Art •  Folklore and New Mexico

$24.95 paperback
978-0-89013-519-8

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New Mexico Colcha Club: Spanish Colonial Embroidery & the Women Who Saved It


Nancy C. Benson

Flourishing in the hands of colonial women in the isolated province of New Mexico, women worked their yarn into colcha embroidery. A century later, colcha faced oblivion as commercial cloth became more available. This book looks at the history, beauty, and various styles of New Mexico colcha embroidery and tells the uplifting story of how a small group of determined women revived a Hispanic cultural tradition destined for extinction.


ABOUT THE CONTRIBUTORS

Nancy C. Benson has worked as an award-winning professional writer specializing in women and the arts for over thirty years.

ACCLAIM

"Describes the art form's birth, heyday, decline, and ultimate revival. . . . Benson enriches our understanding of colcha by weaving a canvas of vivid contextual detail and embroidering it with the personal stories of colcha stitchers from two generations, Teofila Lujan and her daughter Esther Vigil. . . . New Mexico Colcha Club is written in an engaging and accessible style and is an enjoyable and useful publication for scholars and general audiences. Anchoring the story in the two women's lives, Benson paints an intimate portrait of twentieth-century northern New Mexico. . . . Pages are sumptuously illustrated with color plates showing historic and contemporary colcha embroidery. Black-and-white archival images of New Mexico landscapes and residents bring Benson's narrative to life, providing a visual reference for the culture she so adeptly portrays. . . . (Her) nuanced account of colcha embroidery over three centuries of continuity and change illuminates the life cycle of this dynamic tradition and assures us of its ongoing vitality."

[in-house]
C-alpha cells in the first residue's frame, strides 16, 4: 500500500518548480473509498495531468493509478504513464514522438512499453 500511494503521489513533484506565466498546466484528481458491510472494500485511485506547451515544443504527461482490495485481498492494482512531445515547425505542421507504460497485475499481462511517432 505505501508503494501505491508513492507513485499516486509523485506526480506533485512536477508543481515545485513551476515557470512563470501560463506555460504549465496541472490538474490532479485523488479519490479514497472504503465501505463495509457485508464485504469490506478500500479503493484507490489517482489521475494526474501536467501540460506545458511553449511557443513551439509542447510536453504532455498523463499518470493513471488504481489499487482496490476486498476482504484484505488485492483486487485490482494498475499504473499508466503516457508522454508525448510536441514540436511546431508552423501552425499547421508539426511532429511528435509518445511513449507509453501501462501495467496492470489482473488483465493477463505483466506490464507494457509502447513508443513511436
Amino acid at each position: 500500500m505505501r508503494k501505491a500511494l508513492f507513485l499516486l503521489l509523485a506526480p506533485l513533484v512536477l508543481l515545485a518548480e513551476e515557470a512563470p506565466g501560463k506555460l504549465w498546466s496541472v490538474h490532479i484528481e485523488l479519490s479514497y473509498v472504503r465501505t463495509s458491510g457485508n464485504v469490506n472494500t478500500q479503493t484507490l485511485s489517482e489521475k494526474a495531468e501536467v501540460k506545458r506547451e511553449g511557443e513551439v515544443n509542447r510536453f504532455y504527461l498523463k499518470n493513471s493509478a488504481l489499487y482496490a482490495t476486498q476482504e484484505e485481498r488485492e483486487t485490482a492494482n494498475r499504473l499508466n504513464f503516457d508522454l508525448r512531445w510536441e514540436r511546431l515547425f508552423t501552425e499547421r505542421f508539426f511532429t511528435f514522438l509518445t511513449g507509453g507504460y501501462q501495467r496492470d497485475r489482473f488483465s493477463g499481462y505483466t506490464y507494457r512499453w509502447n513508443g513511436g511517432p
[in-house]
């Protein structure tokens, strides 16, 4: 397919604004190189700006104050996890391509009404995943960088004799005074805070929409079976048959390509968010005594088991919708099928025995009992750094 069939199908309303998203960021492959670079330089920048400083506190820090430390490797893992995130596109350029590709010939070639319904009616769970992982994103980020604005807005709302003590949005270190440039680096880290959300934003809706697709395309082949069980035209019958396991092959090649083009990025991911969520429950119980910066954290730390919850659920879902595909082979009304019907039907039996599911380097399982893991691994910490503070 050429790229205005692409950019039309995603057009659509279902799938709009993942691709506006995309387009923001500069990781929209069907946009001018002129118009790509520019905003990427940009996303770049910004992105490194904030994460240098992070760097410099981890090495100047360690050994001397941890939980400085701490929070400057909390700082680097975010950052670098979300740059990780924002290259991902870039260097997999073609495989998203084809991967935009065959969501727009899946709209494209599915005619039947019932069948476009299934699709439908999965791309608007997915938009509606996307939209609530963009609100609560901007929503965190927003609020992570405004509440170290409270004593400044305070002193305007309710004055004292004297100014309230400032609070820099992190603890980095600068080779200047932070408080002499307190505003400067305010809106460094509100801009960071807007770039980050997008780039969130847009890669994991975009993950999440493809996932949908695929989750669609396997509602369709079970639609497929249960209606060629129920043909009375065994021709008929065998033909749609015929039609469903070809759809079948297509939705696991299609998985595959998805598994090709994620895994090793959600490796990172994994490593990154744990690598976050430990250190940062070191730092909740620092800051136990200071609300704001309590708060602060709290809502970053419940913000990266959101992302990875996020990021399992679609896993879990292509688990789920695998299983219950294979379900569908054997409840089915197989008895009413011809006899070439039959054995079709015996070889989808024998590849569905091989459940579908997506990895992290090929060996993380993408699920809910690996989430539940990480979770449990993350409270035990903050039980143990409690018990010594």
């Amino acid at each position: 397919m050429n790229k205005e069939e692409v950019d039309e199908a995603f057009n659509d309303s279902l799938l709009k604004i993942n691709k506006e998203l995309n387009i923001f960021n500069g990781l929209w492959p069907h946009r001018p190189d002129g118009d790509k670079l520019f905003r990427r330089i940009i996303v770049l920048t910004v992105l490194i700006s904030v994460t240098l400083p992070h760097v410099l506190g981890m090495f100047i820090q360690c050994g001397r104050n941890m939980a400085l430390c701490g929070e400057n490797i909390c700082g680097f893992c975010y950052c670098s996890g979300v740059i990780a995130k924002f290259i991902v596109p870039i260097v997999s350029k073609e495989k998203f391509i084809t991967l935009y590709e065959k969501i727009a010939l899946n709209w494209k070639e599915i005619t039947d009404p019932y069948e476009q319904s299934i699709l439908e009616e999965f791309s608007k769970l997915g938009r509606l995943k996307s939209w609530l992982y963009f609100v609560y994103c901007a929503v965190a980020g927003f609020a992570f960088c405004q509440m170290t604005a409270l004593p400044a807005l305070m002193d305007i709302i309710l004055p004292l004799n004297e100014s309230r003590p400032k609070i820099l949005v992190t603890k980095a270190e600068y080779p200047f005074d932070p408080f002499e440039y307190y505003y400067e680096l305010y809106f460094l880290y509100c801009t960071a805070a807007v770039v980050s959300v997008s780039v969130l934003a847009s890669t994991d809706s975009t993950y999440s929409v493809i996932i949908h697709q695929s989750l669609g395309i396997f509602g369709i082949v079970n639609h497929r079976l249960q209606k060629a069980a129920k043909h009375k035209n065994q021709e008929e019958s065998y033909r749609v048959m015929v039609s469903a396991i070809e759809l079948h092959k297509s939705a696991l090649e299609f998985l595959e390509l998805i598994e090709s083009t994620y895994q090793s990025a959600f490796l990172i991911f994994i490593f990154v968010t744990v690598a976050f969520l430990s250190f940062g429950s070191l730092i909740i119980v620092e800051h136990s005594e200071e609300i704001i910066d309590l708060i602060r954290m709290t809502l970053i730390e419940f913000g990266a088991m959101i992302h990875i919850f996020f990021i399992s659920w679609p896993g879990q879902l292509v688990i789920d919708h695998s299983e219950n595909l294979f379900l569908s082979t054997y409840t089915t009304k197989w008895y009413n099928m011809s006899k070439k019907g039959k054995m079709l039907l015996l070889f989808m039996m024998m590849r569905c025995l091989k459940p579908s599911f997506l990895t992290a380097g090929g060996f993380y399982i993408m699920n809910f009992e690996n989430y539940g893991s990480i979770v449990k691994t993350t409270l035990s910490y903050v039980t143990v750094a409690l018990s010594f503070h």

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Journal of American Folklore



"Benson’s chronicle is a vibrant history of a particular art form, and through it, an entire culture. She begins where many accounts do, with Oñate and conquered peoples, but Benson gives life to the litany of ancestors and events in New Mexico history. The narrative she crafts is loving and detailed, portraying the women who settled and built families here as brave, resourceful, and self-sufficient. The book, published by the Museum of New Mexico Press, is gorgeous, and the research that went into it meticulous. This is a serious book, presented as art, and is possibly one of the best books published about New Mexico in years. It treats its subject with dignity and reverence, rendering the history of Hispanic women in New Mexico as essential, their work and artistry ignored at our own peril."

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Weekly Alibi



"Fascinating read for embroiderers and historians alike."

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Workbox



Published By Museum of New Mexico Press


8.5 x 10.5 in. 156 pages 96 color and black-and-white illustrations